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[ih] IPv4 address size debate

that's a red herring. by the time IP and TCP dealt with the headers,  
the ethernet portion was stripped away.

On Nov 12, 2009, at 2:04 PM, Richard Bennett wrote:

> I remember when handling packets at wirespeed was a challenge, but  
> that was solved by hardware. The 48-bit EtherMac address was a much  
> bigger issue than IP addresses, and the size of the Ethernet header  
> (112 bits) guaranteed that the IP header wasn't going to be 32-bit  
> aligned anyhow.
> John Day wrote:
>> You missed the point of my comment.  I am well aware of the coding  
>> issues.  Although, Oran and others have always argued that variable  
>> was not a big deal in hardware.
>> The point was that if you think in terms of a relative  
>> architecture, rather than the traditional fixed flat architecture,  
>> fixed is variable, or was that variable is fixed?  ;-)
>> I was implying that fixed was really all that was necessary, if you  
>> really understood the inherent structure.  But then you knew that,  
>> didn't you?
>> Take care,
>> John
>> At 1:46 -0500 2009/11/12, Craig Partridge wrote:
>>> > Once one understands the bigger picture, one realizes that  
>>> question
>>>> of variable vs fixed is a non-sequitor. But one does have to get  
>>>> free
>>>> of the constraints of a Ptolemaic approach to architecture.
>>> Hi John:
>>> I'm afraid I disagree (at the risk of being lumped in the  
>>> distinguished
>>> company of Ptolemy).
>>> I agree that in much of the networking and distributed systems  
>>> world, variable
>>> vs. fixed is not a big deal and has all the utility of the binary  
>>> vs. ASCII
>>> representations debate (i.e. not much).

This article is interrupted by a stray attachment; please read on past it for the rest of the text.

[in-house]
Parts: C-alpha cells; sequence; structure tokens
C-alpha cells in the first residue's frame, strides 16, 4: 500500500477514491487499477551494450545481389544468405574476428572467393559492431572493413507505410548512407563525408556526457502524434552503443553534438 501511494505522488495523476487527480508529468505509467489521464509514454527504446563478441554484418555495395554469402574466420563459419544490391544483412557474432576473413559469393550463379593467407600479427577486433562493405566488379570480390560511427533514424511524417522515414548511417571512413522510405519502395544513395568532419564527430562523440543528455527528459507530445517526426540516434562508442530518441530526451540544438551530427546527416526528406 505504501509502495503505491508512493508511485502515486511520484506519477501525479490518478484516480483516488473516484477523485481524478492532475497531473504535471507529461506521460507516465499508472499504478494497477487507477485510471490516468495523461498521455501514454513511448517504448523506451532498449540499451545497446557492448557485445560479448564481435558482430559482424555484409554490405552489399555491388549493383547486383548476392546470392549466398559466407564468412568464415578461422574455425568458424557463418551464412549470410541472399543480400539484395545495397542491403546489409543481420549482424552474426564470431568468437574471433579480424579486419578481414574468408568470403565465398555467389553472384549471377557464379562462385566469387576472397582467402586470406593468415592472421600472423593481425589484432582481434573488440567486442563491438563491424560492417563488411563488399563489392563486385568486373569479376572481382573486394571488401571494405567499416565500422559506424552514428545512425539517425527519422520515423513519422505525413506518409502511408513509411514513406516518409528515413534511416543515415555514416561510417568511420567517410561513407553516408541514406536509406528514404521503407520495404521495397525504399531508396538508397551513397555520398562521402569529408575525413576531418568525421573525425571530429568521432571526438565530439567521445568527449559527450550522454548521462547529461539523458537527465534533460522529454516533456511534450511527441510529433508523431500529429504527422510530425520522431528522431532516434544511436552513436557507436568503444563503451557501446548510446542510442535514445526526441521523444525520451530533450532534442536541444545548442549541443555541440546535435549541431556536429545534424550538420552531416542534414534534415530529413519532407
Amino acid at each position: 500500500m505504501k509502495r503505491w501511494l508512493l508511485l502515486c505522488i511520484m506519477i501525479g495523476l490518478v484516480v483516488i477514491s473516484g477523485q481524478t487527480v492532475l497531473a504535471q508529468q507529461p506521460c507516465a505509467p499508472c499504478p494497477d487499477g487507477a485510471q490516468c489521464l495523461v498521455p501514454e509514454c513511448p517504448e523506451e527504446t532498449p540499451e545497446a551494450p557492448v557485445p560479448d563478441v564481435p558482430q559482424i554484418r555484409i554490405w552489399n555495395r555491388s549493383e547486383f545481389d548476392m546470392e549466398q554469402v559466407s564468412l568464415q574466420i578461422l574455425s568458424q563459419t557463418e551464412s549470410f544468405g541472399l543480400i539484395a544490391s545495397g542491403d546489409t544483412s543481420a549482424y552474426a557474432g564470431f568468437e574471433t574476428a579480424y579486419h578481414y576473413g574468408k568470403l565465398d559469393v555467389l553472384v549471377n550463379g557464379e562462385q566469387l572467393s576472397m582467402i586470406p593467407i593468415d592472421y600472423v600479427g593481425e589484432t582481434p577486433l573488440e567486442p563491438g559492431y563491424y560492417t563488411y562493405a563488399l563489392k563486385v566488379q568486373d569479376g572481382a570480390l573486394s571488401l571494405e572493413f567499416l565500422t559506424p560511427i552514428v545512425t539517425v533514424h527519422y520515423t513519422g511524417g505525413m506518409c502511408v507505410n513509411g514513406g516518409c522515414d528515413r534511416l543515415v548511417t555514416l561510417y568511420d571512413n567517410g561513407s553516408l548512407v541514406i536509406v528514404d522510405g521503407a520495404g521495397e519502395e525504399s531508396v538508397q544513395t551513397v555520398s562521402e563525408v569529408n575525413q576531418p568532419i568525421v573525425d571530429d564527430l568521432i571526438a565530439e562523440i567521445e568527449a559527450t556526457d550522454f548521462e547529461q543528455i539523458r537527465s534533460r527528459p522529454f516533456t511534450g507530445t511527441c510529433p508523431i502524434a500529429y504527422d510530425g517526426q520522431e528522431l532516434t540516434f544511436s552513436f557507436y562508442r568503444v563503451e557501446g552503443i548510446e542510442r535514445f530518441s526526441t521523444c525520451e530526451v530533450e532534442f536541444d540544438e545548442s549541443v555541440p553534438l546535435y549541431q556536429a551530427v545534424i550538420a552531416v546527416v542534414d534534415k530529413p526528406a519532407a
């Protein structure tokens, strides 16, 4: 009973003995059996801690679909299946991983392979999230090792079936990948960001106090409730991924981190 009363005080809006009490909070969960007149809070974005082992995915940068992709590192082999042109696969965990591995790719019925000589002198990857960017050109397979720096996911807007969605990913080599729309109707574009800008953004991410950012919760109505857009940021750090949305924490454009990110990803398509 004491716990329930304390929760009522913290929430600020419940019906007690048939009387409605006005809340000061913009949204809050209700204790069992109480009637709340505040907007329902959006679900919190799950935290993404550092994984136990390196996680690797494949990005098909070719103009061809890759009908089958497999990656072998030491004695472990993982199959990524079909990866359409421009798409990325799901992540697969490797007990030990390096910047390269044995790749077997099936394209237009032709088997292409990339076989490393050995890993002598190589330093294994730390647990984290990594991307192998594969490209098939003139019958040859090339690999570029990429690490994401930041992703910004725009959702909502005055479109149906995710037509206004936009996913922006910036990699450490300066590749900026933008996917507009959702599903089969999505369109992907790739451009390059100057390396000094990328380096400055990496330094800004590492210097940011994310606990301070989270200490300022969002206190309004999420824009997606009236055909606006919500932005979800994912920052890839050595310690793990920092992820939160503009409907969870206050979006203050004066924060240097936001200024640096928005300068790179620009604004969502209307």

>>> But, in routers and encrypters and similar boxes that handle large  
>>> volumes
>>> of data, fixed vs. variable is still a challenge.  The fundamental  
>>> issue is
>>> that while links work in terms of bits and bytes, processors and  
>>> memories
>>> actually work in terms of blocks/chunks.  That's because they use  
>>> parallelism
>>> they use to go fast (and one reason they use parallelism is  
>>> physics -- prop
>>> times across chip boundaries, etc).
>>> So when writing code for routers that has to go fast, you are  
>>> constantly
>>> thinking about those blocks and trying to avoid crossing block  
>>> boundaries
>>> (both in instructions and data accesses) and trying to keep your  
>>> software
>>> using the minimum number of blocks, as touching an additional  
>>> block is
>>> a serious performance hit.   Knowing exactly how your data is laid  
>>> out
>>> is a huge boon here -- it removes the uncertainty of how many  
>>> blocks you'll
>>> have to touch (and how many instructions you have to execute).
>>> And sizing for the max (assuming the variable address is always  
>>> max length)
>>> doesn't help either -- because there are two addresses in a  
>>> header, if the
>>> first one is short then all your plans for the second address are  
>>> undone.
>>> Upleveling my point -- we have a computing abstraction (bytes)  
>>> which doesn't
>>> match how computers, when stressed for performance, actually work  
>>> and that
>>> has implications for packet headers.
>>> Thanks!
>>> Craig
> -- 
> Richard Bennett
> Research Fellow
> Information Technology and Innovation Foundation
> Washington, DC